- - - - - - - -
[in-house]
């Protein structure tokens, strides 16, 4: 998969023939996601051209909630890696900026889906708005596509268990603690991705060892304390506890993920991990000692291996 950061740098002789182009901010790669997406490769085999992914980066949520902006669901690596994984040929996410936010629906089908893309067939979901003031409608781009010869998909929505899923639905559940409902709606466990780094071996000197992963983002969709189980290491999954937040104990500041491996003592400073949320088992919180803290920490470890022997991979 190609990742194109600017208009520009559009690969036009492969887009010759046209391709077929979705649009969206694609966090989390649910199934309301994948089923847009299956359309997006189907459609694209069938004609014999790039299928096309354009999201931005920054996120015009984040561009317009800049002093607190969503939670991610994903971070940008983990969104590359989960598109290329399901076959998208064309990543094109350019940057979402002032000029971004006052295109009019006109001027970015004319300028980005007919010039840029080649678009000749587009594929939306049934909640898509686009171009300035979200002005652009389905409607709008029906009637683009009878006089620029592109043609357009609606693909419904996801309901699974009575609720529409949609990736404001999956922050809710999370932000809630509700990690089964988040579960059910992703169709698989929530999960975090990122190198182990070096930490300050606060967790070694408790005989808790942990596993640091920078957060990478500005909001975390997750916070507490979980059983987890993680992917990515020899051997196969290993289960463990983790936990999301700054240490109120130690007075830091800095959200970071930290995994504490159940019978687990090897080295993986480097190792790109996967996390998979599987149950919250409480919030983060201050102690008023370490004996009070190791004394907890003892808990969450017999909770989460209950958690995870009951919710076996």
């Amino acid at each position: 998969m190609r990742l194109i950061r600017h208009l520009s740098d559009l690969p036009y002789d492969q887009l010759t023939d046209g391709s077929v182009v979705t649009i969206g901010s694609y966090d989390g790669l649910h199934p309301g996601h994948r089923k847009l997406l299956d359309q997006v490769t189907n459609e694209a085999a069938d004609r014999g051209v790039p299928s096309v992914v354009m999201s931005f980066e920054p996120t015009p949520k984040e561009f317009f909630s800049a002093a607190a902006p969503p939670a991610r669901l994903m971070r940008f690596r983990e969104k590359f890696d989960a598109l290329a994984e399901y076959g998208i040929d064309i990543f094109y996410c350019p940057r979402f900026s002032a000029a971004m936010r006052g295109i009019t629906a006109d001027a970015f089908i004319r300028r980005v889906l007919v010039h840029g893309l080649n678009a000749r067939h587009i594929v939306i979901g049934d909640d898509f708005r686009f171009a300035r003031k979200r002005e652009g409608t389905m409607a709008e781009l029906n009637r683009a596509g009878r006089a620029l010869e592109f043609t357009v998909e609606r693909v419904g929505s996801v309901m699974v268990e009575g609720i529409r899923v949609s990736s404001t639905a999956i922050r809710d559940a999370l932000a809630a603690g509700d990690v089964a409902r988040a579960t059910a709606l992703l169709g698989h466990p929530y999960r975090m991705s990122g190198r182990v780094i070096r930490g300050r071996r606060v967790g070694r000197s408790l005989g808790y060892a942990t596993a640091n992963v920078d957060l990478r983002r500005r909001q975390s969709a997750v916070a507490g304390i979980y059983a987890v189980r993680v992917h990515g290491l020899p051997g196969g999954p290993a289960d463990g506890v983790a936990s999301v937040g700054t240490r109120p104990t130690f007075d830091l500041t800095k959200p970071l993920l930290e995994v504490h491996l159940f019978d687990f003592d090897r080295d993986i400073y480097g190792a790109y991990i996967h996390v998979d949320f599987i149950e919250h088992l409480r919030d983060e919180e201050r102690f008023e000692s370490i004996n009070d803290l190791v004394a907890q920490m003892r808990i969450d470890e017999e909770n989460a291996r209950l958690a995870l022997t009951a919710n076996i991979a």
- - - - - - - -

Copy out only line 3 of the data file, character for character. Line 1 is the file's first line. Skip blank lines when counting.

């Amino acid at each position: 998969m190609r990742l194109i950061r600017h208009l520009s740098d559009l690969p036009y002789d492969q887009l010759t023939d046209g391709s077929v182009v979705t649009i969206g901010s694609y966090d989390g790669l649910h199934p309301g996601h994948r089923k847009l997406l299956d359309q997006v490769t189907n459609e694209a085999a069938d004609r014999g051209v790039p299928s096309v992914v354009m999201s931005f980066e920054p996120t015009p949520k984040e561009f317009f909630s800049a002093a607190a902006p969503p939670a991610r669901l994903m971070r940008f690596r983990e969104k590359f890696d989960a598109l290329a994984e399901y076959g998208i040929d064309i990543f094109y996410c350019p940057r979402f900026s002032a000029a971004m936010r006052g295109i009019t629906a006109d001027a970015f089908i004319r300028r980005v889906l007919v010039h840029g893309l080649n678009a000749r067939h587009i594929v939306i979901g049934d909640d898509f708005r686009f171009a300035r003031k979200r002005e652009g409608t389905m409607a709008e781009l029906n009637r683009a596509g009878r006089a620029l010869e592109f043609t357009v998909e609606r693909v419904g929505s996801v309901m699974v268990e009575g609720i529409r899923v949609s990736s404001t639905a999956i922050r809710d559940a999370l932000a809630a603690g509700d990690v089964a409902r988040a579960t059910a709606l992703l169709g698989h466990p929530y999960r975090m991705s990122g190198r182990v780094i070096r930490g300050r071996r606060v967790g070694r000197s408790l005989g808790y060892a942990t596993a640091n992963v920078d957060l990478r983002r500005r909001q975390s969709a997750v916070a507490g304390i979980y059983a987890v189980r993680v992917h990515g290491l020899p051997g196969g999954p290993a289960d463990g506890v983790a936990s999301v937040g700054t240490r109120p104990t130690f007075d830091l500041t800095k959200p970071l993920l930290e995994v504490h491996l159940f019978d687990f003592d090897r080295d993986i400073y480097g190792a790109y991990i996967h996390v998979d949320f599987i149950e919250h088992l409480r919030d983060e919180e201050r102690f008023e000692s370490i004996n009070d803290l190791v004394a907890q920490m003892r808990i969450d470890e017999e909770n989460a291996r209950l958690a995870l022997t009951a919710n076996i991979a």